Conservation benefits for former Belair National Park Golf Course Precinct
The state government today announced they have adopted an amendment to the Belair National Park Management Plan, following community consultation undertaken earlier this year in relation to the former Belair National Park Golf Course Precinct.
In February 2021 the Department for Environment and Water sought the community’s views on the future development of the precinct, through a master planning and draft amendment process.
Following strong community feedback a new Conservation 3 Zone has replaced the Golf Course/Caravan Park Zone. This new zone will protect and enhance native vegetation communities and fauna habitats, manage a firebreak along the southern boundary, permit recreational activities that are inclusive and low impact to the environment. The caravan park and old clubhouse are included in the new zone.
Several key amendments have been made to the management plan, these include:
- To encourage the shared use of trails, by promoting activities such as bushwalking, cycling and horse-riding
- Prohibit high environmental impact recreational use within the zone, which includes not progressing forward with the proposed soccer club facilities
- Recreational activities that will be permitted include disc golf, dog walking (restrained on a lead), festivals and community events, and bike flow and jump tracks.
- Demolition of the former Belair Function Centre
- Support of private sector interest in utilising existing facilities, such as the old clubhouse, to deliver ecologically sustainable services to park visitors
- Habitat restoration and revegetation of the former fairways to complement the existing vegetation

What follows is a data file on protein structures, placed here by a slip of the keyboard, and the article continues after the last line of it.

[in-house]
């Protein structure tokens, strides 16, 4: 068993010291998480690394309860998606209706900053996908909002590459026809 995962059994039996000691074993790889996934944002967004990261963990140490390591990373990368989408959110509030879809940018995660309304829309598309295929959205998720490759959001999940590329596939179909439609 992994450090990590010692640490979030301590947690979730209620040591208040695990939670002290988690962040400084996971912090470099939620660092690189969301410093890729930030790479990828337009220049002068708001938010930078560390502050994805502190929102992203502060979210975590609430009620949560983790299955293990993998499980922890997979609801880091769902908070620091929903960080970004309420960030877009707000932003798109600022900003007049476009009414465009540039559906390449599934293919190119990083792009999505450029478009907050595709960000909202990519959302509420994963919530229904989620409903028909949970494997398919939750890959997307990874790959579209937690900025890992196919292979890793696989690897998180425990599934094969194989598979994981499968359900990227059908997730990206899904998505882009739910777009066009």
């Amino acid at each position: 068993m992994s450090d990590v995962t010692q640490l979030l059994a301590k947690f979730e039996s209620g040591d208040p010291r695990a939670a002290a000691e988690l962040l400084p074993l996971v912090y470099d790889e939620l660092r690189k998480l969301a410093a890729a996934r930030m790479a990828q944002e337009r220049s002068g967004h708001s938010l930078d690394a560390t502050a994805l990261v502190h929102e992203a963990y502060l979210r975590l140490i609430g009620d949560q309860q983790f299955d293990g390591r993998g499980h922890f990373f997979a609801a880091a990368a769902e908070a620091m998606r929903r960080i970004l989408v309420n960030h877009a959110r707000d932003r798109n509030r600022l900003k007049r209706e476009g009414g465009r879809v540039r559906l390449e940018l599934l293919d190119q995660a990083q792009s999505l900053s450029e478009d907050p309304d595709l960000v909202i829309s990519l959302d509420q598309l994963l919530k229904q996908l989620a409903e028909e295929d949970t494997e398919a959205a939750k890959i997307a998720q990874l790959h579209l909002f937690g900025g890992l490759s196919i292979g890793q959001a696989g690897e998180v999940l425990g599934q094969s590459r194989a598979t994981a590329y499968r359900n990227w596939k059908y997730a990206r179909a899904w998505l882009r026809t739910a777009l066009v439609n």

- Recognise the continued operation of the caravan park, which may include future proposals to upgrade facilities using ecologically sustainable principles that safeguard the park’s objectives.
- The zone will also be managed as a bushfire buffer zone as part of the Hills Face Zone Mount Lofty Ranges Fire Management Plan, in order to reduce bushfire risk
Executive Director of National Parks and Wildlife Service Mike Williams thanked community members and stakeholders for their input during the consultation.
“The consultation for this precinct provided a unique opportunity for community members and stakeholders to continue to help shape the site’s future as part of Belair National Park,” he said.
“Belair is South Australia’s oldest, and one of our most popular national parks and it’s an exciting time to see the area reinvigorated with further amenities and experiences for visitors.
“The Belair precinct is an important site for the local community who made it clear they want to see the site protected and restored.
“This change in zoning will reinvigorate and reunite the precinct back into the broader Belair National Park, while offering new experiences to benefit all visitors.
“The new conservation zone will ensure visitors can continue to enjoy recreational activities that are inclusive and low impact to the environment.”
As part of habitat restoration, work will also begin in coming weeks on returning the boundary areas back to their original landscape, with the removal of bunkers across the outer fairways at the former golf course precinct.
In the lead-up to the fire management season, these works will also make the ground flatter and easier to navigate in circumstances that require fire management.
To find out more visit www.environment.sa.gov.au/parkmanagementplans